I love baseball. I love Cardinal’s baseball. And I enjoy Pujols and Holliday as the best 3-4 combination in the majors. My youngest son’s room has a life-sized Pujols pin-up, I own five Pujols rookie cards (including a card that is one of only 15 printed), and I will join any “retire #5” club. But I do not support $35m to keep Pujols.
I know many St Louis fans will say “Spend whatever it takes!” to keep Pujols. But I, for one, love Cardinal’s baseball much more than any individual player. I would hate for DeWitt to move St Louis into the same mentality of the Yankees and Red Sox owners, continually pushing the salary envelope to field a team of superstars.
Unlike New York who feels without superstars you won’t draw a crowd, St Louis doesn’t need superstars to fill the seats. People come to watch the Cardinals, not Pujols. Yes, Mark McGwire & Albert Pujols are great additions and fun to watch, but I maintain that the vast majority of St Louis fans are there to watch baseball, not baseball players.
This is one of the reasons St Louis fans are constantly donned by the league insiders as the best fans in baseball; the most knowledgeable fans in baseball; or the most devoted fans in baseball. This is the reason Cardinal’s fans cheer great plays made by opposing players (as long as his name isn’t Manny).
The argument can be made that Pujols will put fans in the seats and therefore make more money for the team’s owners. No one can argue that, but after such an incredible year how much more can they get out of the Cardinals’ fan without raising prices? An increased salary for Pujols of $19,000,000 per year will have to come out of someone’s pocket. Is there any doubt whose pocket?
Consider for a moment what tickets prices have done in New York in just the past three seasons:
The Yankees’ $72.97 average ticket cost is a 76.3 percent increase from last year, the club’s last in The House That Ruth Built when the average ticket price was $41.40, an increase of 18.1 percent from 2007. Source: BizOfBaseball.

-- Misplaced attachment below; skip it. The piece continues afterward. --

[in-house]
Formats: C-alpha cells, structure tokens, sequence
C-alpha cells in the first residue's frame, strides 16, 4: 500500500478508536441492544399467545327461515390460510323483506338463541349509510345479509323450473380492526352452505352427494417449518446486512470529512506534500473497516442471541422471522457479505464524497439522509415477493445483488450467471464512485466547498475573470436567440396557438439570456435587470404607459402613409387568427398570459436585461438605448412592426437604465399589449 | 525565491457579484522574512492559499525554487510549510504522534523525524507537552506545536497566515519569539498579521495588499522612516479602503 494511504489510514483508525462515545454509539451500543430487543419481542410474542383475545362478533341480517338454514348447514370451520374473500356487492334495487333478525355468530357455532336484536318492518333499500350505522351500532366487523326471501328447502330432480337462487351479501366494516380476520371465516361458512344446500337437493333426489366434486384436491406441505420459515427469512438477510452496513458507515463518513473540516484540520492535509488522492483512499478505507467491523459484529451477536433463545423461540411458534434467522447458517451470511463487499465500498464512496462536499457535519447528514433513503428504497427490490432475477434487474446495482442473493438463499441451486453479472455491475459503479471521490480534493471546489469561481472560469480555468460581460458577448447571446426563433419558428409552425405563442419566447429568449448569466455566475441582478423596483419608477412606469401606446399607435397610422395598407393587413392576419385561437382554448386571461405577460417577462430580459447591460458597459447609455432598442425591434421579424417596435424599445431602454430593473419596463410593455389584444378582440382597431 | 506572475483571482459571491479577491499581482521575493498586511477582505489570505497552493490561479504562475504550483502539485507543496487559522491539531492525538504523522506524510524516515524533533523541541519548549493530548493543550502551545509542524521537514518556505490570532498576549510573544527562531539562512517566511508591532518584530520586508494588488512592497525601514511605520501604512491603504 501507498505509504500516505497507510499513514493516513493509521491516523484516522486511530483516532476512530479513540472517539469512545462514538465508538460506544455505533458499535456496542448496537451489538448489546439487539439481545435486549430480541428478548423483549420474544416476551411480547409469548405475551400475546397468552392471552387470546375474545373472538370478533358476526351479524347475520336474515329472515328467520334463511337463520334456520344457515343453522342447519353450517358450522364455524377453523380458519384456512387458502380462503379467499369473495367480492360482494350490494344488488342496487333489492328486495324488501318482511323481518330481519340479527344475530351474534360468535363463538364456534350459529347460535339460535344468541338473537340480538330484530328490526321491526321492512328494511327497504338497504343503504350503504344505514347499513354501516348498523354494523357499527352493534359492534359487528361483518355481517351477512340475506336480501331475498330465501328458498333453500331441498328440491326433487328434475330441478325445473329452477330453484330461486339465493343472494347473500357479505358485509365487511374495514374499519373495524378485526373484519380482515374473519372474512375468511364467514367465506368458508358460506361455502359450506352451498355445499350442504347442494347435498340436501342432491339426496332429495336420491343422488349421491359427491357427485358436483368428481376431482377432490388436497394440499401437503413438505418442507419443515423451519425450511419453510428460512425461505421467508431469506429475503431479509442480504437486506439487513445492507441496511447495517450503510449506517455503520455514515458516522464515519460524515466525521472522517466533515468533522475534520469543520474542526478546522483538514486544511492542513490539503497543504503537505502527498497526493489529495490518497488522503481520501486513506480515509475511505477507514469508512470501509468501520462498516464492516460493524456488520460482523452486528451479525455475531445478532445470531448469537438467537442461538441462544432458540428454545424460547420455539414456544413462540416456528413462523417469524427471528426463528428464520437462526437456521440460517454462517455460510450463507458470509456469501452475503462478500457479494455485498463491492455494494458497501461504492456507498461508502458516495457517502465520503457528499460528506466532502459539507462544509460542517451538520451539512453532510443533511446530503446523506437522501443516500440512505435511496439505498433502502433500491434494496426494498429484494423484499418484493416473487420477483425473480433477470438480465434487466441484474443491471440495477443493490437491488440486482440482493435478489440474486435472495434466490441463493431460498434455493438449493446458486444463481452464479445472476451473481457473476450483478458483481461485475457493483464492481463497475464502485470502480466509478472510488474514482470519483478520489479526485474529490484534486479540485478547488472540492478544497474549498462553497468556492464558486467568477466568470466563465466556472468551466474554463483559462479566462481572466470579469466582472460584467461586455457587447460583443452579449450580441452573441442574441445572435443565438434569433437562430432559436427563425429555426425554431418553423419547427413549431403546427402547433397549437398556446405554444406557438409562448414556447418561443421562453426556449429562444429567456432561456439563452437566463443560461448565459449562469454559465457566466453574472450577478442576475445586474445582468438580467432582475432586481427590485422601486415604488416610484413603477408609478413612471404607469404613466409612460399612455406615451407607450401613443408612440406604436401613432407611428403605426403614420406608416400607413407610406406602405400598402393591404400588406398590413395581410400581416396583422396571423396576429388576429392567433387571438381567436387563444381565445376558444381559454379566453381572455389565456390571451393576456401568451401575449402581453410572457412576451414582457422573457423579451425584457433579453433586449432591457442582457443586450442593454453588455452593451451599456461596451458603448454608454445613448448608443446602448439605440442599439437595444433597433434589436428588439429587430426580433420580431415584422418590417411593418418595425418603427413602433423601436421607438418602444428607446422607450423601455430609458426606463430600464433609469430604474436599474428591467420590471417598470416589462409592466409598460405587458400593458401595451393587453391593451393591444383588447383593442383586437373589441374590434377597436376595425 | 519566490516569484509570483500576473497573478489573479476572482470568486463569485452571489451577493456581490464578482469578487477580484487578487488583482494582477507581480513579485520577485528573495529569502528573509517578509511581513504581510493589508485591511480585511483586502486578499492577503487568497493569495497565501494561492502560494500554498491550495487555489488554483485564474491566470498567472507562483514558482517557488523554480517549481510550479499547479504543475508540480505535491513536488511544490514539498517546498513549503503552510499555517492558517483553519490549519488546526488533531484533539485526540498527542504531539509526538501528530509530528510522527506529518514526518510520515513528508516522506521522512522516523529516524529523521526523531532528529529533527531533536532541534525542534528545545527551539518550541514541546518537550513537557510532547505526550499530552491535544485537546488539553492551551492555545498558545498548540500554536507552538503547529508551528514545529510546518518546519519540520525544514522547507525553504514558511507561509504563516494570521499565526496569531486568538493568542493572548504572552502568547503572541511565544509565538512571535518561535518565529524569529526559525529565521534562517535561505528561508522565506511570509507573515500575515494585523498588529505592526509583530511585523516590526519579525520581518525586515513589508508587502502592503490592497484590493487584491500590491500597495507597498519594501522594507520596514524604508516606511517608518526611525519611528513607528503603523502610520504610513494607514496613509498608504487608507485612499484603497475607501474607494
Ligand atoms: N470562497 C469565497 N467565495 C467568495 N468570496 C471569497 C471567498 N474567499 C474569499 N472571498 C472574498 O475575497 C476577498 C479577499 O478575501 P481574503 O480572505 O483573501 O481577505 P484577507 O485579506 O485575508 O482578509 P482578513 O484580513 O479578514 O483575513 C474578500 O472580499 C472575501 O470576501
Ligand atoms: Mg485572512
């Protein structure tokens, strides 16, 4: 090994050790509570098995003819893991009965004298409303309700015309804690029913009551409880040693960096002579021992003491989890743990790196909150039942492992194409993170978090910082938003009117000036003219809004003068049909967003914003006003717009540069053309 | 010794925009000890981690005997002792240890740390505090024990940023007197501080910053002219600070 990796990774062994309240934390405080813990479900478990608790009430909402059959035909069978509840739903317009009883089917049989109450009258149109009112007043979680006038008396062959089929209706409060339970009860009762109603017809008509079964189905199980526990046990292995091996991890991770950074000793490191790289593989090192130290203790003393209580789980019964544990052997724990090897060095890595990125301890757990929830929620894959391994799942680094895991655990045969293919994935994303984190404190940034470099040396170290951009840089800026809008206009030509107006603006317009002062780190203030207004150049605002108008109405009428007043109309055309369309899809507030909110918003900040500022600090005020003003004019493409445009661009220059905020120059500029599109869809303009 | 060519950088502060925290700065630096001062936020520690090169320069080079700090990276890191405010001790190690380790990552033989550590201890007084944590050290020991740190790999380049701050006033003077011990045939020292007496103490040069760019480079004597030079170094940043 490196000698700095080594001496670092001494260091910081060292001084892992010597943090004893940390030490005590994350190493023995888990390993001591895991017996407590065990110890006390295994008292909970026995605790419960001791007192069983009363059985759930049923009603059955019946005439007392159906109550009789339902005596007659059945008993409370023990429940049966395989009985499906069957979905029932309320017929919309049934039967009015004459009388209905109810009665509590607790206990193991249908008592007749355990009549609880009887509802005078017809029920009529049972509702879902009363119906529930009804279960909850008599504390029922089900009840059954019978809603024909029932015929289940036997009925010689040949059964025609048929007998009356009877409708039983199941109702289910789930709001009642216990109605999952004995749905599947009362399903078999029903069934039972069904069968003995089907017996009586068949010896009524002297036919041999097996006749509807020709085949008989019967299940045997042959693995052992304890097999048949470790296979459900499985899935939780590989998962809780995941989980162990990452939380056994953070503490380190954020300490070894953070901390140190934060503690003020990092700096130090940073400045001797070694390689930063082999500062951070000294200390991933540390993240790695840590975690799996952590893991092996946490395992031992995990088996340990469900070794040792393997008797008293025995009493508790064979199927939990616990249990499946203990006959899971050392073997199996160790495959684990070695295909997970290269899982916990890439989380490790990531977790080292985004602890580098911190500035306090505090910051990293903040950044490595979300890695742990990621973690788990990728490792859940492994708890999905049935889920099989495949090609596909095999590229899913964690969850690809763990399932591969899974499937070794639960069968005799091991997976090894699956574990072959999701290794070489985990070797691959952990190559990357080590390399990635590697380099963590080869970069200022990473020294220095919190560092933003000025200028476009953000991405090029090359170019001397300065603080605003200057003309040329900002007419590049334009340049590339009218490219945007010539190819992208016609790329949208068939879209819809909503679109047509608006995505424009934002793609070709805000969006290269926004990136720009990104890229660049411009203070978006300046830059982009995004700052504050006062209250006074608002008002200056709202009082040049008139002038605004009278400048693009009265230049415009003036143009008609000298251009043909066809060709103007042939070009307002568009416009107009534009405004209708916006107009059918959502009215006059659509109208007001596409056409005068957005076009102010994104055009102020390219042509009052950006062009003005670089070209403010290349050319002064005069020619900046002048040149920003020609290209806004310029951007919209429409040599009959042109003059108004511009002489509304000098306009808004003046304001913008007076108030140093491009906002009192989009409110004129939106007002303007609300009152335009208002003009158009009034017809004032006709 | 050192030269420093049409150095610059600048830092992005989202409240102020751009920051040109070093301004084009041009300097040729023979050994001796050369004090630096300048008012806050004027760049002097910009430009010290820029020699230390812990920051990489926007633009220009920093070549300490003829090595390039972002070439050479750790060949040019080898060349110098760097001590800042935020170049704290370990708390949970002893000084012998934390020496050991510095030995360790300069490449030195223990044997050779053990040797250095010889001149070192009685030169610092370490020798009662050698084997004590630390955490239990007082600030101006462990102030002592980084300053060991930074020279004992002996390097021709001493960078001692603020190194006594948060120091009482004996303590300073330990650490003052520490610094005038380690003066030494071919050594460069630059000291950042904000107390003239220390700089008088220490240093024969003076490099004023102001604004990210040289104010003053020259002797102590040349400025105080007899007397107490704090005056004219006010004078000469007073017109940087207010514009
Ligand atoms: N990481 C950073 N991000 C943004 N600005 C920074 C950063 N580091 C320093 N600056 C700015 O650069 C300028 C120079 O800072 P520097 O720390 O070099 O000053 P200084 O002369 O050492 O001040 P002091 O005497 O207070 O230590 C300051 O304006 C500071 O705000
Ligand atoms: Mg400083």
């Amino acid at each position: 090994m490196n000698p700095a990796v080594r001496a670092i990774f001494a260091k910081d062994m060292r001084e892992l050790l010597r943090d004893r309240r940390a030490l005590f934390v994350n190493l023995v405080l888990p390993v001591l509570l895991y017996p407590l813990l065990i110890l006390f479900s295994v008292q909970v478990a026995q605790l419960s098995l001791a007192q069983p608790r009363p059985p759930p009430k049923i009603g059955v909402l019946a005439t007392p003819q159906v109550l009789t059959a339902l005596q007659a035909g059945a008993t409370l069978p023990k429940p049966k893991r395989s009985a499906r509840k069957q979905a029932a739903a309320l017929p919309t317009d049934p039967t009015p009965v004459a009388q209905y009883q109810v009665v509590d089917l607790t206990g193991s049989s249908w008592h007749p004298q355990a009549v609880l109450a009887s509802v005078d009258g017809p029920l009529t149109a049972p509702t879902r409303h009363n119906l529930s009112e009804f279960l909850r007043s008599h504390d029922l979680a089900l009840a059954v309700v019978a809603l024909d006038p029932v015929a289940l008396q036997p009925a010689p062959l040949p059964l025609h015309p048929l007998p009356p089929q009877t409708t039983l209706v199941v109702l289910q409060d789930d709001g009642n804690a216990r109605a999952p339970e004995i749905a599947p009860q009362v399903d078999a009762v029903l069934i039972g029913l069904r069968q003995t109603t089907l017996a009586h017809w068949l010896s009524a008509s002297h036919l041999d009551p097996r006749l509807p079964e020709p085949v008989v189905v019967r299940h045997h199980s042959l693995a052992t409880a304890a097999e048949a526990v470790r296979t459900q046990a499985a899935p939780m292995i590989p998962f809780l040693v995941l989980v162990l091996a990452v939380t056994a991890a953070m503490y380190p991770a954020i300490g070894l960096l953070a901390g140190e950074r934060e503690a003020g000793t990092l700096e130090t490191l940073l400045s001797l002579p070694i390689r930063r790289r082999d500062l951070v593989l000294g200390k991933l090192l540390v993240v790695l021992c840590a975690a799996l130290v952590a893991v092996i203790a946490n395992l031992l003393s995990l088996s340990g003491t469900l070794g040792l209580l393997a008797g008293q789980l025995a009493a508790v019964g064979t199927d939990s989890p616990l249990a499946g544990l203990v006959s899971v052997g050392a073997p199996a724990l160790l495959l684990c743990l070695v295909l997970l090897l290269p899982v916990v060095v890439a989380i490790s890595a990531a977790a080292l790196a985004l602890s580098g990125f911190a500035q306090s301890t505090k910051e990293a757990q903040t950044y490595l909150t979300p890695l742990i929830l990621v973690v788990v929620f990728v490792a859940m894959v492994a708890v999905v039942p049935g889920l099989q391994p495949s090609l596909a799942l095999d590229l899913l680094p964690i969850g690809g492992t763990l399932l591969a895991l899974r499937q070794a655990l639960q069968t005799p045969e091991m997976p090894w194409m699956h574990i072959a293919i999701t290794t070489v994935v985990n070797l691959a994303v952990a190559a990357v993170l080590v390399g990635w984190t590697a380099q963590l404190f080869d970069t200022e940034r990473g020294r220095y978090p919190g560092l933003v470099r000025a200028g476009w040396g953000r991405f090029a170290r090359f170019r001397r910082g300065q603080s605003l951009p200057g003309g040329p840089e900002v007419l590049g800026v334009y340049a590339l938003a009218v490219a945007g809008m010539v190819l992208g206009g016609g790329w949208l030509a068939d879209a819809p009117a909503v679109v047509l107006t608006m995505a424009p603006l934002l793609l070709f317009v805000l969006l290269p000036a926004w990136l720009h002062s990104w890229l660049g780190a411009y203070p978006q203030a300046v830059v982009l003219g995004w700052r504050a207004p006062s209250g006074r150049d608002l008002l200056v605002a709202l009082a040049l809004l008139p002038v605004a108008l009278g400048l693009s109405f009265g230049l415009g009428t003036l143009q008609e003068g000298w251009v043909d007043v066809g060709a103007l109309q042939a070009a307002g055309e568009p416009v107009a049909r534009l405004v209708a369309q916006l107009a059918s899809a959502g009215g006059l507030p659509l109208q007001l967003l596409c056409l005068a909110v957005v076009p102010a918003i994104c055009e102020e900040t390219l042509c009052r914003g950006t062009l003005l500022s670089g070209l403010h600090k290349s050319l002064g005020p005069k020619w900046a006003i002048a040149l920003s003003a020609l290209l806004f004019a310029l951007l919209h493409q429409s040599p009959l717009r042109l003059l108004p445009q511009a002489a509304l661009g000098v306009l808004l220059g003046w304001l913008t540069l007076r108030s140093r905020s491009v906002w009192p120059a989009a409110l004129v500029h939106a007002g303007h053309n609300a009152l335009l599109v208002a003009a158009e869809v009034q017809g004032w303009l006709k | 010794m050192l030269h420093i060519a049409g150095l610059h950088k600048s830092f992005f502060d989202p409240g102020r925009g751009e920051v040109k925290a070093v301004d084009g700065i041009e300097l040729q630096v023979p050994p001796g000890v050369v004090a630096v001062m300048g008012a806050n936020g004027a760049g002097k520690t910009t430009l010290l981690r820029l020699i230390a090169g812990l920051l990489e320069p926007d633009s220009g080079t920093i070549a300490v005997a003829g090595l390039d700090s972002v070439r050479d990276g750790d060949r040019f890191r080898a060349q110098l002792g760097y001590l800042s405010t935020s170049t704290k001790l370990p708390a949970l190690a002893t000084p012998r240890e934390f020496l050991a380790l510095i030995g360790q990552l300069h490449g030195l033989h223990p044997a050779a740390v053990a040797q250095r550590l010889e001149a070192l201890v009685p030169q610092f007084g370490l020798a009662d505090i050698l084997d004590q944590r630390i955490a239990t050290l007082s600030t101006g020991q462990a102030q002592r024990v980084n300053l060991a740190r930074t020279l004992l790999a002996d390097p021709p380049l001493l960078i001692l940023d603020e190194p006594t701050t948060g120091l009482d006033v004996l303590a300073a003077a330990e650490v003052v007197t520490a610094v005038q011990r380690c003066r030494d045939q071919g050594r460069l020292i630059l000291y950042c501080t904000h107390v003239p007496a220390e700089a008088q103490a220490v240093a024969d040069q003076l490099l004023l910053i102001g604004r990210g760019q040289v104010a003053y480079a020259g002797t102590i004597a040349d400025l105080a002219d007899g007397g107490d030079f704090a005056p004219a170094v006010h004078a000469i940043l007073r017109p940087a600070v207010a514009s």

Now the Yankees are making news that their ticket prices are being cut, but the fine print shows that only the expensive tickets are going down:
…some ticket prices will be lowered in 2010 at The House that George Built, while 80 percent will remain flat:
Some of the highest price seats will see reductions of up to 40 percent, including those in the Legends area and the Delta Sky 360 Suite. The first level of non-premium suites, which are one level up behind home plate, will be reduced from $325 to $250 or $235 per game per seat, depending on the location. To account for the challenging environment, the Yankees had already given some fans in these areas extra tickets to each game. Source: BizOfBaseball
The Cardinals have had their share of ticket increases over the past five years, and if ownership deems a $35m pricetag for Pujols is worth it…another round of hikes will be our fate.
The owners can point to the season ticket sales and justify higher prices and those higher-priced tickets will probably be purchased. But higher ticket prices have already changed who attends the games on a regular basis.
The ballpark experience has already been stolen from America’s lower class, and soon much of the middle class will feel the same fate.
For those who have gotten to this point and are thinking “Brian, this is anti-Capitalism”, I have two thoughts to share. First, baseball is a government-controlled and protected monopoly which completely pushes capitalism outside of the discussion.The existence of salary caps is enough evidence to support this view.
Second, even the economic law of supply-and-demand doesn’t factor in the outside forces of a baseball stadium. Supply is constant (seats at a stadium multiplied by number of home games) and demand is a manipulated by team performance, fan loyalty, superstars, rivalries, and cross-market draw (Yankees and Cardinals continue to pull big ticket sales even when visiting bad markets).
As I said earlier, the St Louis Cardinals will fill the seats if they increase the seat price, but not because of supply and demand economics. It will just change who can afford to attend the games.
One of my favorite players of all time was Tommy Herr. Number 28 was whisked away in the middle of the night to Minnesota. As a fan, it was hard on me. Tommy was the reason I played 2nd base! But I didn’t stop loving Cardinal’s baseball and if we lose Pujols, my sons and all the other young fans will be faced with the same challenge: to love baseball, first; Cardinals’ baseball, second; and individual players a distant third.